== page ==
A host of eminent scholars have traced the tribal name Kamboja to the royal name Kambujiya of the Old Persian Inscriptions (known as Cambyses to the Greeks) . Kambujiya or Kambaujiya was the name of several great Persian kings of the Achaemenid line. This name also appears written as C-n-b-n-z-y in Aramaic, Kambuzia in Assyrian, Kambuza, Kambatet/Kambythet (rather Kambuzia ) as well as Kambunza in Egyptian , Kam-bu-zi-ia in Akkadian, Kan-bu-zi-ia in Elamite, and Kanpuziya in Susian language. The Khmer of Angkor believed their ancestors to be the people of "Kamboja" and traced their lineage to Kambujiya, hence the modern name of Cambodia, "Kampuchea". Cambyses III, son of Cyrus the Great, is famous for his conquest of Egypt (525 BCE), and for the havoc he wrought upon that country.
From the foregoing references, one can easily notice that there is indeed some evidence which attests Indo-Aryan affinities of the Kambojas but there is also an overwhelming evidence which endorses their Iranian affinities. In view of the above scenario, some distinguished scholars including Dr A. B. Keith and Dr A. A. Macdonnel, the authors of Vedic Index, have opined that the Kambojas probably had both Iranian as well as Indo-Aryan affinities .
Analysis of ancient Sanskrit texts and inscriptions place the Kambojas, Gandharas, Yavanas (Greeks), Madras, and the Sakas in the Uttarapatha - the northern division of Jambudvipa (the innermost concentric island continent in Hindu scripture). Geographically, this area sat along, and was named for, the main trade route from the mouth the Ganges to Balkh, now a small town in Northern Afghanistan. Some writers hold that Uttarapatha included the whole of Northern India and comprised very area of Central Asia, as far as the Urals and the Caspian Sea to the Yenisei and from Turkistan and Tien Shan ranges to as far as the Arctic (Dr S. M. Ali).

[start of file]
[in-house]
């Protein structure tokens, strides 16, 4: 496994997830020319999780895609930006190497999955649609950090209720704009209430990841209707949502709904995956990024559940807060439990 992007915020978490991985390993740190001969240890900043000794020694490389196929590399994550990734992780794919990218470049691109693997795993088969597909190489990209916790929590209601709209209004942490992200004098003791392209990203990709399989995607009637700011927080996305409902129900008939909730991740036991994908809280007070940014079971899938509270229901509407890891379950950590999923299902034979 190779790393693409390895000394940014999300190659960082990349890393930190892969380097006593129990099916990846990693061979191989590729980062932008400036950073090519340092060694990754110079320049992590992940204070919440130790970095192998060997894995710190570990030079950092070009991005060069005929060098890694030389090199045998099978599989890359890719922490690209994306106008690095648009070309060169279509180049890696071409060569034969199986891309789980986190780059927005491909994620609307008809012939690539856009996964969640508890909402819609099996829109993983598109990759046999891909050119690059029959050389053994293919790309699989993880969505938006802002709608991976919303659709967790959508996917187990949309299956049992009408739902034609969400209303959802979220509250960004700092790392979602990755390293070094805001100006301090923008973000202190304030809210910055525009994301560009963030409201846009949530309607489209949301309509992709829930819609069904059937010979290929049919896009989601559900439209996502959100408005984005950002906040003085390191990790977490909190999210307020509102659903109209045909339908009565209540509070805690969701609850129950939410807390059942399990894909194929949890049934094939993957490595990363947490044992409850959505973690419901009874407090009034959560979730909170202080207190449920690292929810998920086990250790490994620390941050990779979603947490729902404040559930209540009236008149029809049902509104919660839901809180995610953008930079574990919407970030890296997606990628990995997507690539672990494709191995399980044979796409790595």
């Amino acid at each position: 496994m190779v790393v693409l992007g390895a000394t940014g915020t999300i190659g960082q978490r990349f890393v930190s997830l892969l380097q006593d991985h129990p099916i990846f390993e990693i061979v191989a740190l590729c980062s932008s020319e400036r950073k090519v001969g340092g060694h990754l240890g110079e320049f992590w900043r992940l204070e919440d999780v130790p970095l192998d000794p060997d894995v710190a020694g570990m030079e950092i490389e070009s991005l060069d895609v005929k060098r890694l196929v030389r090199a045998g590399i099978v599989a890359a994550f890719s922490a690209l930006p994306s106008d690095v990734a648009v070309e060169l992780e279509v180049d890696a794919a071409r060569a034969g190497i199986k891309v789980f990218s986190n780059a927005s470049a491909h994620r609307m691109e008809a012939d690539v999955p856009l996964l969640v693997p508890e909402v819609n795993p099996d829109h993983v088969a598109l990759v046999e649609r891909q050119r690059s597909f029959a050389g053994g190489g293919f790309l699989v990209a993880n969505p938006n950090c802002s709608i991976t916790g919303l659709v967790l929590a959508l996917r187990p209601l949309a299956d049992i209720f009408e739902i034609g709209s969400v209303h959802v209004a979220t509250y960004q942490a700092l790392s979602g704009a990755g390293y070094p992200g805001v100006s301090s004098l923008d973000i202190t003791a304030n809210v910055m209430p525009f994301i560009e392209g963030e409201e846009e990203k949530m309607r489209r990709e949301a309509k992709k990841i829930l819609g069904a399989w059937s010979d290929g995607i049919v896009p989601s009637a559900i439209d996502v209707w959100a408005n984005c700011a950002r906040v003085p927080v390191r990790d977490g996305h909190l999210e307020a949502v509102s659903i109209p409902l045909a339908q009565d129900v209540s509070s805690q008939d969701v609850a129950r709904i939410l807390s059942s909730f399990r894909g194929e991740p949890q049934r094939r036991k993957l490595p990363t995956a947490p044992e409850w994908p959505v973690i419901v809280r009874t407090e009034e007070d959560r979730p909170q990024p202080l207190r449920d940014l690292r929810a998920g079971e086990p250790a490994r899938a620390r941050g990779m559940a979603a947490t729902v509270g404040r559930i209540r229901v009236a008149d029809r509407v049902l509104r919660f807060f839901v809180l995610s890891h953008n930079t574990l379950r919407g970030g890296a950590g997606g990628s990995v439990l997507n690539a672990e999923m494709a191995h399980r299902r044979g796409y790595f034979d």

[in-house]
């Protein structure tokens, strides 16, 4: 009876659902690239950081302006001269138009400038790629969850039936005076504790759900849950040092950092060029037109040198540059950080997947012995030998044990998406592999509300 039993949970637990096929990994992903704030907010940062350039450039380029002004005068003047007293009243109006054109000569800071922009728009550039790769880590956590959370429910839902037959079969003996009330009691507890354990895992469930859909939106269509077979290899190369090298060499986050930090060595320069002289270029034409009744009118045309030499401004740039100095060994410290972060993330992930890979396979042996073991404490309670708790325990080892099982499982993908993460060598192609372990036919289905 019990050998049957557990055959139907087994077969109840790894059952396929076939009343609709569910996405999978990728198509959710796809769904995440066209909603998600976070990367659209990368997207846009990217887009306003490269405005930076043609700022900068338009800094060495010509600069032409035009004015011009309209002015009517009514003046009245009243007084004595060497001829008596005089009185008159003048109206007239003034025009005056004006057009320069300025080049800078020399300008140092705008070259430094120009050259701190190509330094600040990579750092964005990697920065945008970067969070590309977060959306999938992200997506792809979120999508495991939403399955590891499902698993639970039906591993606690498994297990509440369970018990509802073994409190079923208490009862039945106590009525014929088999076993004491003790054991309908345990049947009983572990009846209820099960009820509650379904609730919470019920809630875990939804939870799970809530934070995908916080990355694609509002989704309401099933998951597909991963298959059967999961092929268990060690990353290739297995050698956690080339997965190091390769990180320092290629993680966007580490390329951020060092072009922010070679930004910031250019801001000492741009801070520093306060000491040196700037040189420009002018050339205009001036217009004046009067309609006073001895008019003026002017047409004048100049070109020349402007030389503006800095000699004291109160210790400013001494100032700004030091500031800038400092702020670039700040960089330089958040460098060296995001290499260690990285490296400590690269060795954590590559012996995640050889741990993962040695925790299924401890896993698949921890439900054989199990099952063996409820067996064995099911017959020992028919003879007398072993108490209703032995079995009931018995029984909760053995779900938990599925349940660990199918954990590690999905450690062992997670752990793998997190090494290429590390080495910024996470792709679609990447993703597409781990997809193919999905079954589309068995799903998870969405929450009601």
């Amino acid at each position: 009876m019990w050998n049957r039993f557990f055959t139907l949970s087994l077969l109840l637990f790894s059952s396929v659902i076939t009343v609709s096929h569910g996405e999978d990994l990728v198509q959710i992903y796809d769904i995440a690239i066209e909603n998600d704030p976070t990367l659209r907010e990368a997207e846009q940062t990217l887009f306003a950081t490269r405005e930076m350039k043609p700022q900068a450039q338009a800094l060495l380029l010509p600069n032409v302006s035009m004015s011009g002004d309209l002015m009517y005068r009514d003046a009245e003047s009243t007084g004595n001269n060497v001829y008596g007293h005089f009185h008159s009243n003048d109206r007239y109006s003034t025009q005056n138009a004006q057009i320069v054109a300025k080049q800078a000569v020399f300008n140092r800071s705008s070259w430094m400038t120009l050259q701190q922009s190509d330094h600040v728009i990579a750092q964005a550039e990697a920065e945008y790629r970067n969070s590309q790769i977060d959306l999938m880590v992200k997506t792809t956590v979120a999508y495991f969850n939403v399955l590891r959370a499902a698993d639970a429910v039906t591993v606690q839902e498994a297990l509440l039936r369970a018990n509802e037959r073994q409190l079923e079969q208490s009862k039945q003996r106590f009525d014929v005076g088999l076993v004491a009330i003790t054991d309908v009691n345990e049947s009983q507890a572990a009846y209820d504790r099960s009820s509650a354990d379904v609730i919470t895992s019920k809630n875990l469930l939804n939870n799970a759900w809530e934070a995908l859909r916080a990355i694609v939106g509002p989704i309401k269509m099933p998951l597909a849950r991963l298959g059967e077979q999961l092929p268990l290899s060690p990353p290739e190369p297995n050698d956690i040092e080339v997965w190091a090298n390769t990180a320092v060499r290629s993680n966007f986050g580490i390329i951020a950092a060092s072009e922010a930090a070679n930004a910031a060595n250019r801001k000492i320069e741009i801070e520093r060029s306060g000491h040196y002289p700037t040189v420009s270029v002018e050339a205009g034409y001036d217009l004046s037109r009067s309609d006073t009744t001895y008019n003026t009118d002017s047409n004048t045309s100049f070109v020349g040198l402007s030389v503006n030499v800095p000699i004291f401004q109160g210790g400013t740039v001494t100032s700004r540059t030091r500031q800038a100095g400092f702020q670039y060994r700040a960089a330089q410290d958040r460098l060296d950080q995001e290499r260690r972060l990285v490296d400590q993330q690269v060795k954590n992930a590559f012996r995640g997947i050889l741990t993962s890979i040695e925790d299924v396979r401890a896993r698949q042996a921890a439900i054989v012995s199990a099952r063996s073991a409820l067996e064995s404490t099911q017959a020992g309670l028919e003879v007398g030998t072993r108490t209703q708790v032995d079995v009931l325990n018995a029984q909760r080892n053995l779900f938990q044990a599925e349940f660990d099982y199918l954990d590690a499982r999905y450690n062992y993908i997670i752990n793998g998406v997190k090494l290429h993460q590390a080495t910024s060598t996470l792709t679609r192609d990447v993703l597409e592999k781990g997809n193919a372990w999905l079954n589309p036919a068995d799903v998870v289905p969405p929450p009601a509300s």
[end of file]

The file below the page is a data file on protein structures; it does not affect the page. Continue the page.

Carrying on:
Linguistic evidence, combined with this literary and inscriptional evidence, has led many scholars of note to conclude that ancient Kambojas originally belonged to the Ghalcha-speaking area of Central Asia. For example, Yasaka's Nirukata (II.2) attests that verb Śavati in the sense "to go" was used by only the Kambojas. It has been proven that the modern Ghalcha dialects, Valkhi, Shigali, Sriqoli, Jebaka (also called Sanglichi or Ishkashim), Munjani, Yidga and Yagnobi, mainly spoken in Pamirs and countries on the headwaters of Oxus, still use terms derived from ancient Kamboja Śavati in the sense "to go". The Yagnobi dialect spoken in Yagnobi around the headwaters of Zeravshan in Sogdiana, also still contains a relic "Śu" from ancient Kamboja Śavati in the sense "to go" . Further, according to Sir G Grierson, the speech of Badakshan was a Ghalcha till about three centuries ago when it was supplanted by a form of Persian .
Thus, the ancient Kamboja probably included the Pamirs, Badakshan, and possibly parts of Tajikstan, including Yagnobi region in the doab of the Oxus . On the east it was bounded roughly by Yarkand and/or Kashgar, on the west by Bahlika (Uttaramadra), on the northwest by Sogdiana, on the north by Uttarakuru, on the southeast by Darada, and on the south by Gandhara.
Later, some sections of the Kambojas crossed the Hindukush and planted Kamboja colonies in Paropamisadae and as far as Rajauri. This view is fully supported by the Mahabharata, which specifically draws attention to the Kambojas located in the cis-Hindukush region as neighbors to the Daradas, and the Parama-Kambojas located across the Hindukush as neighbors to the Rishikas (or Tukharas) of Ferghana/Sogdiana . Dr J. C. Vidyalanakara, Dr V. S. Aggarwala, Dr K. C. Mishra, Dr J. L. Kamboj and many other scholars locate Kamboja in Pamirs and Badakshan and the Parama Kamboja further north, in the Trans-Pamirian territories comprising Zeravshan valley, towards Sogdhiana/Fargana--in the Sakadvipa or Scythia of the classical writers . Dr H. C. Seth identifies the mountainous region between the Oxus and Jaxartes (old Sogdiana) as the locale of the ancient Kambojas . This may primarily equate to the Parama Kambojas of the Mahabharata.